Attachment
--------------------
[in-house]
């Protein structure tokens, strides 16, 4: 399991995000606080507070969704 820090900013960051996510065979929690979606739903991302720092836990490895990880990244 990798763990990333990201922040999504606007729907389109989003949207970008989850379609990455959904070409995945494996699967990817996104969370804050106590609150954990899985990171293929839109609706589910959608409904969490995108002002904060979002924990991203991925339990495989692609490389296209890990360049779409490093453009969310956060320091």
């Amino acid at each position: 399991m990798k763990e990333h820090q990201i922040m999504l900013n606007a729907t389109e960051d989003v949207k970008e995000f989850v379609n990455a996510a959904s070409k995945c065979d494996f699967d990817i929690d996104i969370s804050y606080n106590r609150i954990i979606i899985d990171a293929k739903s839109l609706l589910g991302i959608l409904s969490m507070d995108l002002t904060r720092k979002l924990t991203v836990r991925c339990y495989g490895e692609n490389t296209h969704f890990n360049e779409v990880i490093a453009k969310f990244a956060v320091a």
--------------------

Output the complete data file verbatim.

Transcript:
[in-house]
């Protein structure tokens, strides 16, 4: 399991995000606080507070969704 820090900013960051996510065979929690979606739903991302720092836990490895990880990244 990798763990990333990201922040999504606007729907389109989003949207970008989850379609990455959904070409995945494996699967990817996104969370804050106590609150954990899985990171293929839109609706589910959608409904969490995108002002904060979002924990991203991925339990495989692609490389296209890990360049779409490093453009969310956060320091």
């Amino acid at each position: 399991m990798k763990e990333h820090q990201i922040m999504l900013n606007a729907t389109e960051d989003v949207k970008e995000f989850v379609n990455a996510a959904s070409k995945c065979d494996f699967d990817i929690d996104i969370s804050y606080n106590r609150i954990i979606i899985d990171a293929k739903s839109l609706l589910g991302i959608l409904s969490m507070d995108l002002t904060r720092k979002l924990t991203v836990r991925c339990y495989g490895e692609n490389t296209h969704f890990n360049e779409v990880i490093a453009k969310f990244a956060v320091a």